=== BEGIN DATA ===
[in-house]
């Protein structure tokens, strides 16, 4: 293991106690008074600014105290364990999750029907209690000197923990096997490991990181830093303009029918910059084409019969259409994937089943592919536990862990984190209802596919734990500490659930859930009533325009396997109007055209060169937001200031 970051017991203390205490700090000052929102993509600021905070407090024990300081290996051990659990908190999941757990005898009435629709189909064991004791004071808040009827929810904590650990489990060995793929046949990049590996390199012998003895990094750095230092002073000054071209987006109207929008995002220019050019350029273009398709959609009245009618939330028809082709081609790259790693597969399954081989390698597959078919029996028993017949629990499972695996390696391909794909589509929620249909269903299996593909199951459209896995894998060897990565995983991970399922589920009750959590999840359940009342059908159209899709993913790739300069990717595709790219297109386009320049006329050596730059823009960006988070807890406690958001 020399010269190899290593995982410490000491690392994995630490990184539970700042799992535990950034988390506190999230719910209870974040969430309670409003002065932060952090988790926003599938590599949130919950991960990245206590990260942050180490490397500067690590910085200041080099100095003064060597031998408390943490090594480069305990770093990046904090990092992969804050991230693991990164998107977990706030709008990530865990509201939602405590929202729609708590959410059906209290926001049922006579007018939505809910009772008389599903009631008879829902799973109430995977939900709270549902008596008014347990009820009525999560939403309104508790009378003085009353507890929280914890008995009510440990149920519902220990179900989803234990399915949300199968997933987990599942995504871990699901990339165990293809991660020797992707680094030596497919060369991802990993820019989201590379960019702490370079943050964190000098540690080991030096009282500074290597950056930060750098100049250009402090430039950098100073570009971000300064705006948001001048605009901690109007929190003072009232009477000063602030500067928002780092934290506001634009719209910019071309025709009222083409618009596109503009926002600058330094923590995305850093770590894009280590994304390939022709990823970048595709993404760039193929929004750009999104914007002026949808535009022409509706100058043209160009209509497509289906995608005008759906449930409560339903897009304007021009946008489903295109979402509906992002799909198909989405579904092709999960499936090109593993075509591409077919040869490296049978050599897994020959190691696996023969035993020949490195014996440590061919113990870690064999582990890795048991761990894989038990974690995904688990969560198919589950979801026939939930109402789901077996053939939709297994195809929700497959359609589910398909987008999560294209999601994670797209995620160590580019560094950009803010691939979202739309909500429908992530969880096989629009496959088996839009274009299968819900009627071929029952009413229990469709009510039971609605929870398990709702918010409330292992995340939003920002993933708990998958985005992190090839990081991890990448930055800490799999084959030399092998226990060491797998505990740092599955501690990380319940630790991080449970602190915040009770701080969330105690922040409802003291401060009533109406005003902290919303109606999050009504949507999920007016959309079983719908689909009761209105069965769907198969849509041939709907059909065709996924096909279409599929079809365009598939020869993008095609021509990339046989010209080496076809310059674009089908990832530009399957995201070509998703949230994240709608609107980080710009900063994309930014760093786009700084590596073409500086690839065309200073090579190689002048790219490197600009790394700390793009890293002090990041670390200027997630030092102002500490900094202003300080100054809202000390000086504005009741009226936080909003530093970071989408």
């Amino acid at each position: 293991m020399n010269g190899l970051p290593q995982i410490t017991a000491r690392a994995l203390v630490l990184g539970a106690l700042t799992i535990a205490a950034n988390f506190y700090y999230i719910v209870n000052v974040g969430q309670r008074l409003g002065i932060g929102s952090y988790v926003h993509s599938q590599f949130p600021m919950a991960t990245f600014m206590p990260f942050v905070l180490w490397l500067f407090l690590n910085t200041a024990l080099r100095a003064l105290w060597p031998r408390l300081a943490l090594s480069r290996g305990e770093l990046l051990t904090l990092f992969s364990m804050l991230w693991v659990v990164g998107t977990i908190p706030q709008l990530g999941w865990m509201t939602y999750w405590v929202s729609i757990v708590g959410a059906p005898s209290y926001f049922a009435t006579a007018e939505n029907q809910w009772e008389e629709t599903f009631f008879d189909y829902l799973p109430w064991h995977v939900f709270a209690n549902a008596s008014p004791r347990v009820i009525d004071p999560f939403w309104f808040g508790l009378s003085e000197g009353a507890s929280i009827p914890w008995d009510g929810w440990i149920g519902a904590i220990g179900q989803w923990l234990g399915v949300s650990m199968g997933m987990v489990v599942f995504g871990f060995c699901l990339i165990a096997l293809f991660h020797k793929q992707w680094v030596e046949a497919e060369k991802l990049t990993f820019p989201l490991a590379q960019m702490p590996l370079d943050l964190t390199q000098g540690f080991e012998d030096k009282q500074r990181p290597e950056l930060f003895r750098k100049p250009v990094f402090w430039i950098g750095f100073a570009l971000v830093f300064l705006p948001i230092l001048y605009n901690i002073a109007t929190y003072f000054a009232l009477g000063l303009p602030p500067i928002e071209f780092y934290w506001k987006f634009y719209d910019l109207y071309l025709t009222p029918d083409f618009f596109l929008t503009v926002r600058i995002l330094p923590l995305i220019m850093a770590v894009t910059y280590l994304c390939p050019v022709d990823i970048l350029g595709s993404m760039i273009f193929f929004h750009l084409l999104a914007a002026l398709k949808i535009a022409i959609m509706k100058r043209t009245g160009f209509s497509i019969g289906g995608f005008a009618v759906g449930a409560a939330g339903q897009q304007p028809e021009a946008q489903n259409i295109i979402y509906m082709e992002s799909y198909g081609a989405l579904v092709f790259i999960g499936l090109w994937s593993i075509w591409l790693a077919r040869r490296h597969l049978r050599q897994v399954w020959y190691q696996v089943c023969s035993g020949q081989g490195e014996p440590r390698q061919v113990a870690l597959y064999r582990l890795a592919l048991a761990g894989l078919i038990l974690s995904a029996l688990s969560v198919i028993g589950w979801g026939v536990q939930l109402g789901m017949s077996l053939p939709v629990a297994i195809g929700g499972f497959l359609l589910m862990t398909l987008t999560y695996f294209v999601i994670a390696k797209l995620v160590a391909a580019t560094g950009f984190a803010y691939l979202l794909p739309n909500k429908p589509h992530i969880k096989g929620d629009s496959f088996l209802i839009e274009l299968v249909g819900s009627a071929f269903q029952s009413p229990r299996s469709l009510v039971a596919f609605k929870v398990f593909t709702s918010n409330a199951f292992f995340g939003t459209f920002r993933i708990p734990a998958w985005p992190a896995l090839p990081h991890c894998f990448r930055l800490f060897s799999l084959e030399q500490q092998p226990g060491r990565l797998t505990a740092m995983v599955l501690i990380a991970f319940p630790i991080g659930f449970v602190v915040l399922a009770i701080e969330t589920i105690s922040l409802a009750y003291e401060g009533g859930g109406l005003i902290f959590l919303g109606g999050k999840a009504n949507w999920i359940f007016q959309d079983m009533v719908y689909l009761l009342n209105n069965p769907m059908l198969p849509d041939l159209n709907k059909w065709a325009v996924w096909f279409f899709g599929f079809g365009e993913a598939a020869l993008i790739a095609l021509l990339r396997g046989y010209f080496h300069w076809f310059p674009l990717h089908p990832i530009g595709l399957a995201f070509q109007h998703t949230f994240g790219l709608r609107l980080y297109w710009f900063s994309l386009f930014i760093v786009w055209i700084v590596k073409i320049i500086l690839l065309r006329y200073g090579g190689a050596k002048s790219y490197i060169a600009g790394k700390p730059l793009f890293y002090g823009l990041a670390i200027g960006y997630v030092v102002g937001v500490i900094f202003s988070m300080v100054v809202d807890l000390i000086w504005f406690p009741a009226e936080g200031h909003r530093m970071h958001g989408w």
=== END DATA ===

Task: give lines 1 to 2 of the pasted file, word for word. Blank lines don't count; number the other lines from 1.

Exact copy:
[in-house]
């Protein structure tokens, strides 16, 4: 293991106690008074600014105290364990999750029907209690000197923990096997490991990181830093303009029918910059084409019969259409994937089943592919536990862990984190209802596919734990500490659930859930009533325009396997109007055209060169937001200031 970051017991203390205490700090000052929102993509600021905070407090024990300081290996051990659990908190999941757990005898009435629709189909064991004791004071808040009827929810904590650990489990060995793929046949990049590996390199012998003895990094750095230092002073000054071209987006109207929008995002220019050019350029273009398709959609009245009618939330028809082709081609790259790693597969399954081989390698597959078919029996028993017949629990499972695996390696391909794909589509929620249909269903299996593909199951459209896995894998060897990565995983991970399922589920009750959590999840359940009342059908159209899709993913790739300069990717595709790219297109386009320049006329050596730059823009960006988070807890406690958001 020399010269190899290593995982410490000491690392994995630490990184539970700042799992535990950034988390506190999230719910209870974040969430309670409003002065932060952090988790926003599938590599949130919950991960990245206590990260942050180490490397500067690590910085200041080099100095003064060597031998408390943490090594480069305990770093990046904090990092992969804050991230693991990164998107977990706030709008990530865990509201939602405590929202729609708590959410059906209290926001049922006579007018939505809910009772008389599903009631008879829902799973109430995977939900709270549902008596008014347990009820009525999560939403309104508790009378003085009353507890929280914890008995009510440990149920519902220990179900989803234990399915949300199968997933987990599942995504871990699901990339165990293809991660020797992707680094030596497919060369991802990993820019989201590379960019702490370079943050964190000098540690080991030096009282500074290597950056930060750098100049250009402090430039950098100073570009971000300064705006948001001048605009901690109007929190003072009232009477000063602030500067928002780092934290506001634009719209910019071309025709009222083409618009596109503009926002600058330094923590995305850093770590894009280590994304390939022709990823970048595709993404760039193929929004750009999104914007002026949808535009022409509706100058043209160009209509497509289906995608005008759906449930409560339903897009304007021009946008489903295109979402509906992002799909198909989405579904092709999960499936090109593993075509591409077919040869490296049978050599897994020959190691696996023969035993020949490195014996440590061919113990870690064999582990890795048991761990894989038990974690995904688990969560198919589950979801026939939930109402789901077996053939939709297994195809929700497959359609589910398909987008999560294209999601994670797209995620160590580019560094950009803010691939979202739309909500429908992530969880096989629009496959088996839009274009299968819900009627071929029952009413229990469709009510039971609605929870398990709702918010409330292992995340939003920002993933708990998958985005992190090839990081991890990448930055800490799999084959030399092998226990060491797998505990740092599955501690990380319940630790991080449970602190915040009770701080969330105690922040409802003291401060009533109406005003902290919303109606999050009504949507999920007016959309079983719908689909009761209105069965769907198969849509041939709907059909065709996924096909279409599929079809365009598939020869993008095609021509990339046989010209080496076809310059674009089908990832530009399957995201070509998703949230994240709608609107980080710009900063994309930014760093786009700084590596073409500086690839065309200073090579190689002048790219490197600009790394700390793009890293002090990041670390200027997630030092102002500490900094202003300080100054809202000390000086504005009741009226936080909003530093970071989408």